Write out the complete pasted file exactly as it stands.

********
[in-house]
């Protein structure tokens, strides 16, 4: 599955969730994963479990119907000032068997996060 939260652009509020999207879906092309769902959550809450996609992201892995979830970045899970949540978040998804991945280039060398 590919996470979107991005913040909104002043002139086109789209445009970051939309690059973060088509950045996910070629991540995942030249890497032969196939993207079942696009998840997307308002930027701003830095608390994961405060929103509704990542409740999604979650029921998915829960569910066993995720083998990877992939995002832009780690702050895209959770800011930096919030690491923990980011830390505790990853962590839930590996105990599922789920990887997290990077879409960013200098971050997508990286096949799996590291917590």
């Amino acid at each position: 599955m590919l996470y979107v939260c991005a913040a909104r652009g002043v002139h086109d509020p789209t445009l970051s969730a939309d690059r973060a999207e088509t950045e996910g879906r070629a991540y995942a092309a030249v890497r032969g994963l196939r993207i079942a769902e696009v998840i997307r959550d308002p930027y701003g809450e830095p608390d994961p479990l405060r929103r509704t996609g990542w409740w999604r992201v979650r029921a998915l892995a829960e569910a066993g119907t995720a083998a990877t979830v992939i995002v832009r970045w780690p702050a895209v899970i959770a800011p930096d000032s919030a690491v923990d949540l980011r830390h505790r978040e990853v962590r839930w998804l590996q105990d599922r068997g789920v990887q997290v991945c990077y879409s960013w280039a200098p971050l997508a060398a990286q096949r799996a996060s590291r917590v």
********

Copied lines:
[in-house]
């Protein structure tokens, strides 16, 4: 599955969730994963479990119907000032068997996060 939260652009509020999207879906092309769902959550809450996609992201892995979830970045899970949540978040998804991945280039060398 590919996470979107991005913040909104002043002139086109789209445009970051939309690059973060088509950045996910070629991540995942030249890497032969196939993207079942696009998840997307308002930027701003830095608390994961405060929103509704990542409740999604979650029921998915829960569910066993995720083998990877992939995002832009780690702050895209959770800011930096919030690491923990980011830390505790990853962590839930590996105990599922789920990887997290990077879409960013200098971050997508990286096949799996590291917590």
């Amino acid at each position: 599955m590919l996470y979107v939260c991005a913040a909104r652009g002043v002139h086109d509020p789209t445009l970051s969730a939309d690059r973060a999207e088509t950045e996910g879906r070629a991540y995942a092309a030249v890497r032969g994963l196939r993207i079942a769902e696009v998840i997307r959550d308002p930027y701003g809450e830095p608390d994961p479990l405060r929103r509704t996609g990542w409740w999604r992201v979650r029921a998915l892995a829960e569910a066993g119907t995720a083998a990877t979830v992939i995002v832009r970045w780690p702050a895209v899970i959770a800011p930096d000032s919030a690491v923990d949540l980011r830390h505790r978040e990853v962590r839930w998804l590996q105990d599922r068997g789920v990887q997290v991945c990077y879409s960013w280039a200098p971050l997508a060398a990286q096949r799996a996060s590291r917590v």